Overpopulation will not kill the planet, but human consumption will.

Overpopulation Will Not Destroy The Planet, But Human Consumption Will

According to a new study commissioned by the non-governmental organization Club of Rome and carried out by the Earth4All nonprofit collective, population growth rates worldwide have been far more sluggish than Paul and Anne Ehrlich expected when they published “The Population Bomb” in 1968, a book that sparked fears of overpopulation for generations.

While the Ehrlichs’ book correctly predicted a quadrupling of the global population to its current level of about eight billion, Earth4All’s press release notes that there’s little chance of it doubling to 16 billion — and, in fact, we might not even get to nine billion before it starts shrinking.

“The global population could peak at a much lower level — around nine billion — by mid-century,” the collective predicts. “And if the world invests more in economic development, education, and health, the global population could fall to levels at which everyone on Earth can have sustainable access to clean energy, shelter, food, and water.”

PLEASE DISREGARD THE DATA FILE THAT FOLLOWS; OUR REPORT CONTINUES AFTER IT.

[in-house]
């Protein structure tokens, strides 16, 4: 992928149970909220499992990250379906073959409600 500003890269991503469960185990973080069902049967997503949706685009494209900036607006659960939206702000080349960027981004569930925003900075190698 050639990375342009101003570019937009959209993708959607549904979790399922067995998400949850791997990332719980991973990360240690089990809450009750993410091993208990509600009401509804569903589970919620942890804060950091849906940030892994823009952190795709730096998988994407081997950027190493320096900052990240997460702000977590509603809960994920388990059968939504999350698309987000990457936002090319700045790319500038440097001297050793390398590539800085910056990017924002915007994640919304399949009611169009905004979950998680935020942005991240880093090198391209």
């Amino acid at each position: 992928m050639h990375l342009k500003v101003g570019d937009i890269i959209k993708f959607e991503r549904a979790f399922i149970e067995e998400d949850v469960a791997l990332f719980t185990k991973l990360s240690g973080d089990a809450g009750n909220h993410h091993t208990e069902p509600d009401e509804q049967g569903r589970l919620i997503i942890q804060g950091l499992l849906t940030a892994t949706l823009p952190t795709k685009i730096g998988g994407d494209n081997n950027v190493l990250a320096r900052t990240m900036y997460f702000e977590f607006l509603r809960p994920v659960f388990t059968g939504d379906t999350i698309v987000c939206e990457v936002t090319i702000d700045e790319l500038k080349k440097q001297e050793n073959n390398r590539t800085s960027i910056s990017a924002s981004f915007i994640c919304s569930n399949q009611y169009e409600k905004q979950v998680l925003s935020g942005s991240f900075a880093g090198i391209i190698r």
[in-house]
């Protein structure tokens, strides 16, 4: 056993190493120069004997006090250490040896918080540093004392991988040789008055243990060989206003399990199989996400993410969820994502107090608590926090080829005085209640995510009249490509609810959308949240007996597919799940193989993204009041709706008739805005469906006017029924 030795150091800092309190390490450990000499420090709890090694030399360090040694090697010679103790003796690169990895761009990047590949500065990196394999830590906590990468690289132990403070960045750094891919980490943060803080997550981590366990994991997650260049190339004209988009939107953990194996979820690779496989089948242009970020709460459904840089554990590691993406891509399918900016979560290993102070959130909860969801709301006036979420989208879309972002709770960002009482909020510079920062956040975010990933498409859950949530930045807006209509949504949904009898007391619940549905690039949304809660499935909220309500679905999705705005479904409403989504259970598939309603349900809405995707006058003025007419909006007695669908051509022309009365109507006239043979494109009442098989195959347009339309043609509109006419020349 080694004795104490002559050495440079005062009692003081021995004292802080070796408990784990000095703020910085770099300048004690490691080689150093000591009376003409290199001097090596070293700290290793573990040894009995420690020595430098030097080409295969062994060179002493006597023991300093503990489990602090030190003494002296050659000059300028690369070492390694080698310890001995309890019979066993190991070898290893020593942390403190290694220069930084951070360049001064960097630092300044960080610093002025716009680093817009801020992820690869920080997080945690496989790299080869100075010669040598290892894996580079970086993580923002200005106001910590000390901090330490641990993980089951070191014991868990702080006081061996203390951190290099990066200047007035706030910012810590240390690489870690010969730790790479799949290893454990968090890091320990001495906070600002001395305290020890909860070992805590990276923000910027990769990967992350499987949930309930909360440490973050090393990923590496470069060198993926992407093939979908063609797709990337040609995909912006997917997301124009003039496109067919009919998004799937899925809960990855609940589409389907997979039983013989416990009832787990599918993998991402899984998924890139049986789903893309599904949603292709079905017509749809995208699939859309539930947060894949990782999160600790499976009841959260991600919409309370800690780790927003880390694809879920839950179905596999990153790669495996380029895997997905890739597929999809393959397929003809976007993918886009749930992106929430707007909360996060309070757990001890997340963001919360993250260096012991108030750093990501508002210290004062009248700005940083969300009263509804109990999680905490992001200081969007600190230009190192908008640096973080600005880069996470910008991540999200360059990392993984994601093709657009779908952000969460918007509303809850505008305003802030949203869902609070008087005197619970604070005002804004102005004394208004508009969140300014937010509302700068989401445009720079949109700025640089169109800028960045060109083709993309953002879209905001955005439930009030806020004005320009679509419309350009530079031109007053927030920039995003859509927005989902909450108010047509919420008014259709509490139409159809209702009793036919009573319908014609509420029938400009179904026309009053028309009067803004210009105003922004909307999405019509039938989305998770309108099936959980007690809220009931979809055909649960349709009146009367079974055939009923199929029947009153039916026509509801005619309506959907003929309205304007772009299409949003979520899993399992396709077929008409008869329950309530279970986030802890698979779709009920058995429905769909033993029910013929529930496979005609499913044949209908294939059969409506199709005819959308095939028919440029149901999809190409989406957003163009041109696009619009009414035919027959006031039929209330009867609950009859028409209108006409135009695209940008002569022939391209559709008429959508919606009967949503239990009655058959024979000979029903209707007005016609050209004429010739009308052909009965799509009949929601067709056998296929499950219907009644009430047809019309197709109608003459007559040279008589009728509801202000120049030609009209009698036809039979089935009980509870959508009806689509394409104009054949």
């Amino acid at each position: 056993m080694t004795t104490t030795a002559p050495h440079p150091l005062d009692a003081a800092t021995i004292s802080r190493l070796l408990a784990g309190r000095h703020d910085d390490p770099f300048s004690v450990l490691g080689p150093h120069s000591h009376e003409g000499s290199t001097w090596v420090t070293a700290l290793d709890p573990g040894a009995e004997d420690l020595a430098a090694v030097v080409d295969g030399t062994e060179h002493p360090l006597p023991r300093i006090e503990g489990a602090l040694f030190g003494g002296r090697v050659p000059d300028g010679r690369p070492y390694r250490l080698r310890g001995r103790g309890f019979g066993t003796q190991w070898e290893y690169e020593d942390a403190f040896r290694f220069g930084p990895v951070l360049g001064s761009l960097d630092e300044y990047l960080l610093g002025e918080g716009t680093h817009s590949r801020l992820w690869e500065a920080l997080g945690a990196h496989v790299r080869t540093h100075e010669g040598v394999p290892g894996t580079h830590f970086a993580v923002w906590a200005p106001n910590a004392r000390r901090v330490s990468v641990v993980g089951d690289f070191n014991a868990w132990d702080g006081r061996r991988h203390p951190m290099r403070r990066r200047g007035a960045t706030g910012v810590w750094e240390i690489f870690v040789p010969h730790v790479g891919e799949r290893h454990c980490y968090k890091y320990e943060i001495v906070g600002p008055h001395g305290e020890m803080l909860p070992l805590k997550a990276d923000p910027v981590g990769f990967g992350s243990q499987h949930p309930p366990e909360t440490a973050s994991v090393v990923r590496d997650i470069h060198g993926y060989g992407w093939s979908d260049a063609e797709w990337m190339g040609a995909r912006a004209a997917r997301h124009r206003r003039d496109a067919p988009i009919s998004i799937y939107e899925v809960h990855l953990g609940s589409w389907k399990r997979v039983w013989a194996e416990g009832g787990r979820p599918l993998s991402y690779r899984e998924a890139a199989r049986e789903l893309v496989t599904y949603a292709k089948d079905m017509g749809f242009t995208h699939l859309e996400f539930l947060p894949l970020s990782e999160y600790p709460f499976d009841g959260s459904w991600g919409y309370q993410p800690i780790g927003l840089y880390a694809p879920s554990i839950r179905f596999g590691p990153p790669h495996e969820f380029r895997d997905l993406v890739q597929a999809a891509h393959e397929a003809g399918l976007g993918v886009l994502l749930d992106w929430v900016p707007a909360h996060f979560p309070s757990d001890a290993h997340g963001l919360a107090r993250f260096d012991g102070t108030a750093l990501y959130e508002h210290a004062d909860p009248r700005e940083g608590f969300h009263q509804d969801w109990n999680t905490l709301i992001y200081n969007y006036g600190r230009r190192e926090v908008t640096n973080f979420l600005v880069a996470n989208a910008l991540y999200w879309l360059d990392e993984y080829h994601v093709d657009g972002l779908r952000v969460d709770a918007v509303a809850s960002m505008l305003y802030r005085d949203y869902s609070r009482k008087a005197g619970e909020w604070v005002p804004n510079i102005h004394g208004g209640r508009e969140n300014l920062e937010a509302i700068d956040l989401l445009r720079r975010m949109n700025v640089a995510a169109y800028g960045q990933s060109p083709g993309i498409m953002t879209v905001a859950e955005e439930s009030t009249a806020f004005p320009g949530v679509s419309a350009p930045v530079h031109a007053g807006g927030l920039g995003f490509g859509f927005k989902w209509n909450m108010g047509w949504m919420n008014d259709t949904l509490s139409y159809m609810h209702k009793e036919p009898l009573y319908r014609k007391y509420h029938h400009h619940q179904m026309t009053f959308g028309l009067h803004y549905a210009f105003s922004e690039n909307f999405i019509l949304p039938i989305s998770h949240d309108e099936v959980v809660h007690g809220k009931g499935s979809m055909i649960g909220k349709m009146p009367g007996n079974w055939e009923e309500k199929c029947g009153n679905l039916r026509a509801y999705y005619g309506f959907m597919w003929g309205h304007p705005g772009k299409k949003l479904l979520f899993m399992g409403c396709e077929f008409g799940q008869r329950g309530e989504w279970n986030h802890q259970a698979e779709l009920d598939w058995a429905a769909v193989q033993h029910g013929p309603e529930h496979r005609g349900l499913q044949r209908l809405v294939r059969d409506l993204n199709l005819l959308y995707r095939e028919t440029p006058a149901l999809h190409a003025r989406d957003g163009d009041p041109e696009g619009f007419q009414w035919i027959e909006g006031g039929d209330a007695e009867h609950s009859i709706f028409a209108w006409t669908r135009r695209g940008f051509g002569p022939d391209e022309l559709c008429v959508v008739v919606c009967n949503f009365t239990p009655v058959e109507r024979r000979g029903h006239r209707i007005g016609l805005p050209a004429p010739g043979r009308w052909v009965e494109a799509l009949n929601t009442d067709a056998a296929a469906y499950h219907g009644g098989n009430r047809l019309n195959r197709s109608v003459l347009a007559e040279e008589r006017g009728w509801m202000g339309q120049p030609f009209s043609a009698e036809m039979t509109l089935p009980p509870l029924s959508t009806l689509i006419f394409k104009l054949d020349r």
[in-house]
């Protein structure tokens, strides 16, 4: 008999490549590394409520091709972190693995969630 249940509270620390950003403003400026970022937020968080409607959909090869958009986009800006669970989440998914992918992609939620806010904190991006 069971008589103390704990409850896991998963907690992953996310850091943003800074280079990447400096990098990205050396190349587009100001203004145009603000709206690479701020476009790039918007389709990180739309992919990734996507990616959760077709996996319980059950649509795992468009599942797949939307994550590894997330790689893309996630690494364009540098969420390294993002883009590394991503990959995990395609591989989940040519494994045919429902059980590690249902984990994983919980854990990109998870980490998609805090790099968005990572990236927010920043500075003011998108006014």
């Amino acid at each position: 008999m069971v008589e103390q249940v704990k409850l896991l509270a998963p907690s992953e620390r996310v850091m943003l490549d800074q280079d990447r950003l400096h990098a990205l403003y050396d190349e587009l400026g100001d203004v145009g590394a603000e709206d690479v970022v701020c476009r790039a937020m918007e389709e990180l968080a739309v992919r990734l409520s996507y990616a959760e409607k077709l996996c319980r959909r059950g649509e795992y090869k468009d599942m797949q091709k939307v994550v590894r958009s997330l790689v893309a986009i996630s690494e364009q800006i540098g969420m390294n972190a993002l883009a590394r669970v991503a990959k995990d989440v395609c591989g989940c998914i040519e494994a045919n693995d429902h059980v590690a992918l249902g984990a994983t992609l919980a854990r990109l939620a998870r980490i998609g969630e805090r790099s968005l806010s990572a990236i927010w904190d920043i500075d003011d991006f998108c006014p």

Earth4All and its supporters see two likely future scenarios: either governments carry on as usual and fail to prevent “regional societal collapse,” particularly in “the most vulnerable, poorly governed, and ecologically vulnerable economies,” or countries begin taxing their wealthiest citizens to invest in social services and education, which would have a positive spillover effect on the environment and civil rights.

This research provides us reason to think the population bomb won’t go off, but we still confront major challenges from an environmental standpoint. We need a lot of effort to address the current development paradigm of over-consumption and overproduction, which are bigger problems than population.

In summary, overpopulation will not destroy the world as previously thought — but the decisions made by those in authority now very well may.

Reference- Earth4All PR, National Geographic, Futurism, The Guardian